The word “poach” is interesting because it has an inherently negative connotation. I think breaking up a partnership needs to be thought about long and hard. The reason for breaking cannot solely be your desire to succeed. Think about if the partnership is working and has been successful – if so, don’t touch it. If the team seems to be unsatisfied or unevenly matched, you should approach both of them with the idea. Remember, at the end of the day you will have to spend time with both partners.
I would suggest having your coach sit down with you and the partners to have the discussion. There should be an alternative partner readily available for the person who may soon be partnerless. Think about all the details before approaching this option.
5. Consider switching partners if things don’t work out.

When you find a new partner (unless you have broken another PF partnership), consider it a trial run. This should be discussed with the partner before you treat the partnership this way. You can always try and work things out, but if by about mid-year it feels like you are not moving in the same direction, consider trying a different partner. As a sophomore you do have some time to sort things out before you really need a committed partnership. I did not debate with my long term partner until junior year, and it was worth the wait.

 

In any partnering concern, remember that you are dealing with people- friends, peers, and teammates. Make sure you realize that partnering isn’t just a strategic game, but also that emotions and feelings will be involved. Tread carefully and think about the impact of your choices before making any moves. Always go to a trusted coach, varsity team member, or mentor to discuss your options.

Best Practices: Emphasizing good facts and arguments

Working on legal writing, I’ve run into some great and applicable advice for Public Forum debate. In a legal brief, it matters how you present the facts of the case – always truthful, but using persuasive tools to emphasize your arguments and shape the story of the arguments. The same goes for debate – you want to tell the truth, but emphasize the facts and arguments that help you most.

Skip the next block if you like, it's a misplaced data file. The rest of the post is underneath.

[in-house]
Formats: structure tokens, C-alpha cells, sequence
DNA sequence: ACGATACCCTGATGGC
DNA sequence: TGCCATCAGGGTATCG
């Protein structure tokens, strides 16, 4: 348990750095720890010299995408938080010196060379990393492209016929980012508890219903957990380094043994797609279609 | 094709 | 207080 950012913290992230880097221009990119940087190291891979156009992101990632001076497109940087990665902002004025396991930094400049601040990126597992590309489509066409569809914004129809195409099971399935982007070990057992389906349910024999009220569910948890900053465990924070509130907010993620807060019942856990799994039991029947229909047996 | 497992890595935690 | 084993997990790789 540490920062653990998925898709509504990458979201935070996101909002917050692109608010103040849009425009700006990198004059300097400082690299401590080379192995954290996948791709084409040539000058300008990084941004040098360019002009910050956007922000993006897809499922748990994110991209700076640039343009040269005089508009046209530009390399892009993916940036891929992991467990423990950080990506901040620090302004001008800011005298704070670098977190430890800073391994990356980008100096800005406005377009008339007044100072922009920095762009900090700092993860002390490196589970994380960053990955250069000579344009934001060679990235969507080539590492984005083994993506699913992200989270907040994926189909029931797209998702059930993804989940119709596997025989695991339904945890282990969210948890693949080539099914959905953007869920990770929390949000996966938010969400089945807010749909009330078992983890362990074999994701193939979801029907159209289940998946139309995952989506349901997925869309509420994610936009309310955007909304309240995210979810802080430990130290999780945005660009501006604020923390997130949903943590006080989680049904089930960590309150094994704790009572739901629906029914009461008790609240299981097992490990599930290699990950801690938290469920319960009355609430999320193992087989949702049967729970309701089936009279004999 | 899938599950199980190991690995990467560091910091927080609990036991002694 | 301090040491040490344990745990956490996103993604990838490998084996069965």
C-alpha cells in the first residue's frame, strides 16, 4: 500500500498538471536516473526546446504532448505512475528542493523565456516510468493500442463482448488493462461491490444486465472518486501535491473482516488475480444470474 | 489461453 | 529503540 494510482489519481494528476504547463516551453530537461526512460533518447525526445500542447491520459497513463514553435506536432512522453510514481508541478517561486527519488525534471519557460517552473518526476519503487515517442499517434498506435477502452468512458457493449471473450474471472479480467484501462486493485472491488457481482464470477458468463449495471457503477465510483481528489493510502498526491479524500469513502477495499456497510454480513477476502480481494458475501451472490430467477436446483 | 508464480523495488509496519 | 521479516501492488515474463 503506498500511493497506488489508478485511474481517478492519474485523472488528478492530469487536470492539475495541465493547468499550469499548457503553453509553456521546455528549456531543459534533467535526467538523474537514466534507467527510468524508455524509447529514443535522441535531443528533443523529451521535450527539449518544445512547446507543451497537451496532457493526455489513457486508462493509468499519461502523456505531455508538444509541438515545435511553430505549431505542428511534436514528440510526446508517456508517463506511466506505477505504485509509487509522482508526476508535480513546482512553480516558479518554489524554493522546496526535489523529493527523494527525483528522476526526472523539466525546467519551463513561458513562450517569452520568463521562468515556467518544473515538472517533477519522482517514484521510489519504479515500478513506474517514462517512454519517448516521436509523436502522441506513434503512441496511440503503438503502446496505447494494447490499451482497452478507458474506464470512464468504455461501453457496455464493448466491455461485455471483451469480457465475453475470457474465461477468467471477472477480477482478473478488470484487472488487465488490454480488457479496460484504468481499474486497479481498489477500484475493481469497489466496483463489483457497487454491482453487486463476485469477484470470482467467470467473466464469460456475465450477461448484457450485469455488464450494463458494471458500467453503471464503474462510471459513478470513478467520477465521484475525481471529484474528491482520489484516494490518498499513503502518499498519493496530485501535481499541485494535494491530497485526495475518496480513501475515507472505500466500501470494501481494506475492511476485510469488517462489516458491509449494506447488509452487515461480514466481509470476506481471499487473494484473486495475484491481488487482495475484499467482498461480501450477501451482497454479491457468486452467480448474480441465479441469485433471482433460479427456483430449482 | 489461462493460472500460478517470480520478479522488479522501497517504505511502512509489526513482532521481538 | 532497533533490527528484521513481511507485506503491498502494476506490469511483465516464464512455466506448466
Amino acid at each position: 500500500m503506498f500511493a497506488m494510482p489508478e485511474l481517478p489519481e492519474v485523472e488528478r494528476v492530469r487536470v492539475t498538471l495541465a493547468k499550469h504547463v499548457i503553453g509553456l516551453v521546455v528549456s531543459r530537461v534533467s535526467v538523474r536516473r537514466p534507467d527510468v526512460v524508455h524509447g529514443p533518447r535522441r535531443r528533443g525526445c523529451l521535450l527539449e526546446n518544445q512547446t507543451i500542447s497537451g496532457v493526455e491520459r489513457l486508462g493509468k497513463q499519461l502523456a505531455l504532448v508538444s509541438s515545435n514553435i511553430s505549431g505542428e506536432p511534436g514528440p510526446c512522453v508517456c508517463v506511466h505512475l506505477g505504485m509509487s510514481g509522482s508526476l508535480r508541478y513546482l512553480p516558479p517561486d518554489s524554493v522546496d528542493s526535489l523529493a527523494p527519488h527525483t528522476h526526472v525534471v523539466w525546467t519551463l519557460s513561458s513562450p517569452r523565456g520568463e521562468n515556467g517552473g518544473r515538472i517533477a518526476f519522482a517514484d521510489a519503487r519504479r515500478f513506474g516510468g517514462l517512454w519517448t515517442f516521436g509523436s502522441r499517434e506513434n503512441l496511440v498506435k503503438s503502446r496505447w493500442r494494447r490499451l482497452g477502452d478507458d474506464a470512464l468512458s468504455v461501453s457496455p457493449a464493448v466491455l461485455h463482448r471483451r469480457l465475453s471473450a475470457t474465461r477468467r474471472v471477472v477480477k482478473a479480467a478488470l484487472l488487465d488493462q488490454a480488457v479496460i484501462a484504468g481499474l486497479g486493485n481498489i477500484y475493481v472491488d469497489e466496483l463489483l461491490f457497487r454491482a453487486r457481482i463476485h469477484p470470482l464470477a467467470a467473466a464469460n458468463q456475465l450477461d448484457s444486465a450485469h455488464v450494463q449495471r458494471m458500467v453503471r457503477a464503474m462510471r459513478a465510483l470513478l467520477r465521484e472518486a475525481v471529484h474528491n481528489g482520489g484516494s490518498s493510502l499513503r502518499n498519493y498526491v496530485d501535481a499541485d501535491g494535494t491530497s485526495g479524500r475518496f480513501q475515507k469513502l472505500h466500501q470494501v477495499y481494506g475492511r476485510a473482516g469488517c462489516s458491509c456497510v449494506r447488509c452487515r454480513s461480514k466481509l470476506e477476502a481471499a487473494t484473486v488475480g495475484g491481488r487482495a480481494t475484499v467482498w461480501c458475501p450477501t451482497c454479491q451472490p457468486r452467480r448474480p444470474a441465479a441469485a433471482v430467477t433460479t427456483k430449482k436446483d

Techniques to Emphasize Good Facts and Arguments:

Use short & clear sentences.

  • Easy to process, easy to remember.

Put good facts/arguments in 1st or last paragraphs.

  • these are the most memorable for your judge.

Group facts and arguments together to make obvious inferences.

  • bring your arguments together to build their strength.

Repeat Good Facts.

  • always and throughout the round

Use lots of vivid detail.

  • this helps the judge remember and relate to your case.

Be specific.

  • giving specific examples, images, numbers, etc helps the judge ground a larger argument in a more tangible fact.

Use Emotional Words.

  • for example, “police brutality” rather than “legal enforcement.”

State Good Facts Alone.

  • Make your good facts/arguments stand out.

Generally the opposite logic applies to what to do with bad facts or arguments that will hurt your case in the round. You don’t ignore them, but you deal with them in a persuasive manner.

Techniques to De-Emphasize Bad Facts and Arguments:

Use longer & complex sentences.

Bury their facts by no repeating or emphasizing what your opponents drop throughout the round (but do refute everything – this applies more to later round speeches).

Don’t pile up your opponents arguments – separate them so the judge sees the individual flaws rather than the overall, cumulative strength.

Only state a bad fact once.

Use as little detail as possible.

Stay General and don’t give your opponent more evidence, logical reasoning, etc than they have provided you.

Use Clinical, dispassionate language.

Juxtapose a bad fact in same sentence with good fact. Pair your weaker arguments with your stronger to remind the judge of the big picture (good impact calculus).